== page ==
MHA's withdrawal of compulsory wage payment: All you need to know
Ministry of Home Affairs (MHA) issued a circular on March 29 where it directed the employers to pay full wages to the workers during the lockdown. The notification also warned that the employers may face legal consequences if they do not abide by the directions given in the circular. After the circular was drafted, several petitions were filed by the companies challenging its constitutional validity-- to pay full salaries to the employees against no work was unfair and is the violation of Article 14 of the Indian constitution.
A three-judge Bench of the apex court, led by Justice N.V. Ramana, allowed Solicitor General Tushar Mehta, on behalf of the central government, to file his response to the petitions filed by the several companies on the constitutional validity of the Article 14 of the Indian Constitution. The Supreme Court has asked the centre to respond within two weeks and explain the circular drafted by the Ministry of Home Affairs.
On Friday, the Supreme Court stayed the circular issued by the Ministry of Home Affairs (MHA) asking private companies including MSMEs to pay full salaries to their employees. The court further directed the centre and states to not take any coercive actions against factories, firms, etc. over non-payment to the workers. The apex court has termed this notification an 'omnibus order' and has asked the centre to reconsider its circular.
The Supreme Court has withdrawn its previous order where it stayed with the circular issued by the Ministry of Home Affairs (MHA) asking private companies including MSMEs to pay full salaries to their employees.
On May 17, 2020, Ministry of Home Affairs (MHA) has issued a fresh circular and repealed its previous circular dated March 29, 2020. The new circular mentions six sets of procedures related to the movement of the people, but it doesn't include the notification issued on March 29. The fresh circular came into effect from Monday i.e., May 18, 2020.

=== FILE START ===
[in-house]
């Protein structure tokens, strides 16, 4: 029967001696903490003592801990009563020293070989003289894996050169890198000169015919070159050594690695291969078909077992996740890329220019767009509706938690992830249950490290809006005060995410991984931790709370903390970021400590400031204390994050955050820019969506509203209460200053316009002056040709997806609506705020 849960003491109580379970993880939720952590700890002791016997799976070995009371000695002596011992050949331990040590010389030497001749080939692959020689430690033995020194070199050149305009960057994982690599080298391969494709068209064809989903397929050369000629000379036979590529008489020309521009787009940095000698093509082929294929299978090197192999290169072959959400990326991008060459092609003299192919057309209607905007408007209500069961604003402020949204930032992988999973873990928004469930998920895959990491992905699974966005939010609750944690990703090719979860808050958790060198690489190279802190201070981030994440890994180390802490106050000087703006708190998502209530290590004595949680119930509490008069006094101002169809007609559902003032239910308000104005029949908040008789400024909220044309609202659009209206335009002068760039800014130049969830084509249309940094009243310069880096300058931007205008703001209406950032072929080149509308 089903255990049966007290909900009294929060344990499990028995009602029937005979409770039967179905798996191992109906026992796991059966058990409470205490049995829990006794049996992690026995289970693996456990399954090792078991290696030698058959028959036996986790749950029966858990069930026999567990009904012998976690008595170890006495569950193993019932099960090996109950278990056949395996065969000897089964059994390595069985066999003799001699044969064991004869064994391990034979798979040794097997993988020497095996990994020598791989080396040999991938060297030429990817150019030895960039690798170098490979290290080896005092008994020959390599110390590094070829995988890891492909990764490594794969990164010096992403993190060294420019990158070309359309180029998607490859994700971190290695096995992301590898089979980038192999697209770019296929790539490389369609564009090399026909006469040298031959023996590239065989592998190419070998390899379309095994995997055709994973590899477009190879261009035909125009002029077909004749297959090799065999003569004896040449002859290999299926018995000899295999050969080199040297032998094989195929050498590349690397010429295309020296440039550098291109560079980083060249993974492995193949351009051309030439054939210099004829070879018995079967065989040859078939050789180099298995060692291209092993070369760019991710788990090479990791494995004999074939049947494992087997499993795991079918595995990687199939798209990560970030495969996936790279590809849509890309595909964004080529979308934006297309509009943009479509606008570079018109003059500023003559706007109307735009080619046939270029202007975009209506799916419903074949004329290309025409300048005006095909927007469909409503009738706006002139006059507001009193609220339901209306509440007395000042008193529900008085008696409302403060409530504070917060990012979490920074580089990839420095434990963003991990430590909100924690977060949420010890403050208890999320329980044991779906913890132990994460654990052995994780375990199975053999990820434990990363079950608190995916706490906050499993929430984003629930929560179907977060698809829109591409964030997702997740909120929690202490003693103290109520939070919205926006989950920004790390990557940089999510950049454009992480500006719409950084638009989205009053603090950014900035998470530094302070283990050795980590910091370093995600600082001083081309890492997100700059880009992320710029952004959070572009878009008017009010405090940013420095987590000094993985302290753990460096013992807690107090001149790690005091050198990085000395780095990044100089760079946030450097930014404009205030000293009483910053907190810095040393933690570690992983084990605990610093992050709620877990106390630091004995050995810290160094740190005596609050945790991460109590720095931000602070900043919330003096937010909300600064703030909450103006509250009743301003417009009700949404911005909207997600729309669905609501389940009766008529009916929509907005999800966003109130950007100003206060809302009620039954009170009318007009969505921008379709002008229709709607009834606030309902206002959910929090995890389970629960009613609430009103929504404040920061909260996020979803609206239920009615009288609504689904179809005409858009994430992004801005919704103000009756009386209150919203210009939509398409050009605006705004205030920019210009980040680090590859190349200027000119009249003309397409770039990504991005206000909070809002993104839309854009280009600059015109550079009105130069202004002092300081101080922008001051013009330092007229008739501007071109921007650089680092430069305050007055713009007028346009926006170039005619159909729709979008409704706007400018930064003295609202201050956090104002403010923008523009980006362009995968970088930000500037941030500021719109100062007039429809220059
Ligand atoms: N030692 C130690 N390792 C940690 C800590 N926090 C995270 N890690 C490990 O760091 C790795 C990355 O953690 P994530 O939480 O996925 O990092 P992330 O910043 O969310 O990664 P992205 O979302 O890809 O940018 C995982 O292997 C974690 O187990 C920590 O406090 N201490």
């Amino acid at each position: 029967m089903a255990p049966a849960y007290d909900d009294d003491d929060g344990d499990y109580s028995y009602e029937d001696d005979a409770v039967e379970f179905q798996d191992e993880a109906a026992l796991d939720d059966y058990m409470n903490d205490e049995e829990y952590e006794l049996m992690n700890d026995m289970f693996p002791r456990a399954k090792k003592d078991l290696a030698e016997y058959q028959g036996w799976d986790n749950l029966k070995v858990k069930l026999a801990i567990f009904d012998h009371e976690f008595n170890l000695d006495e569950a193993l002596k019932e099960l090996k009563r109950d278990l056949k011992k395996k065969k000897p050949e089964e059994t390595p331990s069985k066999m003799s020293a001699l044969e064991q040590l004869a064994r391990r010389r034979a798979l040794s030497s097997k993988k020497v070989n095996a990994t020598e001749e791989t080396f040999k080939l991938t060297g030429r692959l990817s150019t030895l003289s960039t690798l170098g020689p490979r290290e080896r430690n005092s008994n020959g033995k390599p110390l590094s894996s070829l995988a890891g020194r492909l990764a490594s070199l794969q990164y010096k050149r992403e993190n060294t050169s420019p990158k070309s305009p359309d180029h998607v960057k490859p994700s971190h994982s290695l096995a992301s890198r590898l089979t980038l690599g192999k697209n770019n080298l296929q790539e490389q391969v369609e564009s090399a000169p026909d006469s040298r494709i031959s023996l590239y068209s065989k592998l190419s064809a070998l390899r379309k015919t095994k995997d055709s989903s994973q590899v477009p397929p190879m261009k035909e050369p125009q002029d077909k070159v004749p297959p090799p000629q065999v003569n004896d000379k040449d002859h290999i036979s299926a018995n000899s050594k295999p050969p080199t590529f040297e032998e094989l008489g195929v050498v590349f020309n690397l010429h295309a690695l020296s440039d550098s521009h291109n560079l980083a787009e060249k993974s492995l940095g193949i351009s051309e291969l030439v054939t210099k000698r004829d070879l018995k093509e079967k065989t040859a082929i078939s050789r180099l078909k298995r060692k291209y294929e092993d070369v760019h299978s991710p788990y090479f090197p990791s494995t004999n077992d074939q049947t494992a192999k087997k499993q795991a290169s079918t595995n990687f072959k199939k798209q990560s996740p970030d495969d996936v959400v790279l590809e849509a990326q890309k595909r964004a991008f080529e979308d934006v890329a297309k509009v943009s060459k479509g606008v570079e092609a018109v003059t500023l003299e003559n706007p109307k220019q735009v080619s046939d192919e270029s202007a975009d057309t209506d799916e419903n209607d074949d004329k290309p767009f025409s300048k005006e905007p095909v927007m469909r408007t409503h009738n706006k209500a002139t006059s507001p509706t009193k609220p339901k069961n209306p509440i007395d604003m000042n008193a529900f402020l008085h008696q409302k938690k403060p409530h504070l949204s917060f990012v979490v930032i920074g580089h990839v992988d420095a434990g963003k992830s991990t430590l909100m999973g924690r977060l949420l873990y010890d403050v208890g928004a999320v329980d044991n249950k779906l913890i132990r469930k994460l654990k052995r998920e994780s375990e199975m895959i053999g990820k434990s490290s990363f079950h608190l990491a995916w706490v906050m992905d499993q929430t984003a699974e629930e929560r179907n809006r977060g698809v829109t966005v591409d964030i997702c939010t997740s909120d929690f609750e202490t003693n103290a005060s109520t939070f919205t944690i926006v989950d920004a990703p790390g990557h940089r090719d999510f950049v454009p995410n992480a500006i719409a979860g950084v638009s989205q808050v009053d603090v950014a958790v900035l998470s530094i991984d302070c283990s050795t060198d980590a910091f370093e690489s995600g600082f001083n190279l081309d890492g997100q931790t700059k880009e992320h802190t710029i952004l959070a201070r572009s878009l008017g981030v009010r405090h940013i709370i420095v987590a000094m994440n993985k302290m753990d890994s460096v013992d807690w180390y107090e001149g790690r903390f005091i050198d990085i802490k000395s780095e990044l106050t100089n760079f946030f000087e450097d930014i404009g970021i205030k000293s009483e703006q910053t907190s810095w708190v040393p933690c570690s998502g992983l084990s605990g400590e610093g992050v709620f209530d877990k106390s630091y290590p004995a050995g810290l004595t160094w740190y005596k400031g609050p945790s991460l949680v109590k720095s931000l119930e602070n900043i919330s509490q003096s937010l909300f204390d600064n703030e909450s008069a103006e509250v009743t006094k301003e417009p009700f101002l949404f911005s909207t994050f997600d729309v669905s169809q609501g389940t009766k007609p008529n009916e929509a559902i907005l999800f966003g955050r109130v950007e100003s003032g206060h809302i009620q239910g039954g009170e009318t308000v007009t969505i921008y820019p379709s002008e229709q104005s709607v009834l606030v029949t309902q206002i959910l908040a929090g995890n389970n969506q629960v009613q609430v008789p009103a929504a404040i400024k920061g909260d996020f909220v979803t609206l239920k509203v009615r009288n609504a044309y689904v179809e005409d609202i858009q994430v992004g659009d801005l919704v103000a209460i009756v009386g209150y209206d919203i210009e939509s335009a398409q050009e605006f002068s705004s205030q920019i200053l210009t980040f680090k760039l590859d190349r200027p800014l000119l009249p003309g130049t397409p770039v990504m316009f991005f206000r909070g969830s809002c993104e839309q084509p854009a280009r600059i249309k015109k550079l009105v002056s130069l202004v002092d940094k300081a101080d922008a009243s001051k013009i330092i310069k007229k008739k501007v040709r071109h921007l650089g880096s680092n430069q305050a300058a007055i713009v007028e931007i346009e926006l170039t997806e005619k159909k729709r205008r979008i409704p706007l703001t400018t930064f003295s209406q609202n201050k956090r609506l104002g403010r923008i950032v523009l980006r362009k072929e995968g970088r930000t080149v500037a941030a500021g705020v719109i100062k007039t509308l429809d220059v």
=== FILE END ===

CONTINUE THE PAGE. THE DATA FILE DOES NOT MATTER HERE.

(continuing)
What the circular stated?
The Ministry of Home Affairs (MHA) on March 29 issued a circular where it stated that all the employers must pay wages to the employees without any deduction in the salary even if the company is closed due to the coronavirus lockdown.
The notification on March 29 stated, 'All employers, be it in the industry or in the shops and commercial establishments, shall make payment of wages of their workers, at their workplaces, on the due date, without any deduction, for the period their establishments are under closure during the lockdown.'
Trade Union slams the order
After the government withdrew its previous order dated March 29, the trade union leaders were widely criticizing the step. This is because it allows employers to get away without paying the employees during the lockdown. The trade union was of the view that if the minimum wages are not paid by the companies to the workers, how will the workers sustain the lockdown.
Employers welcomed the decision
On one hand, where the trade union criticized the order, the employers have welcomed the government's decision. The employers have stated that at the time of lockdown, we must stick to the 'no work, no pay' policy. The employers are of the view that the minimum pay should be given to the employees during this difficult time, but employers have got no fund to pay the employees.
After the March 29 order, several petitioners stated that when the production is zero or minimal due to the pandemic, the full salary cannot be credited to the employees as it may lead to the closure of several small and medium scale companies. The petitioners further stated that the full salary against no work will lead to the permanent shut down of the companies which will affect the economy badly.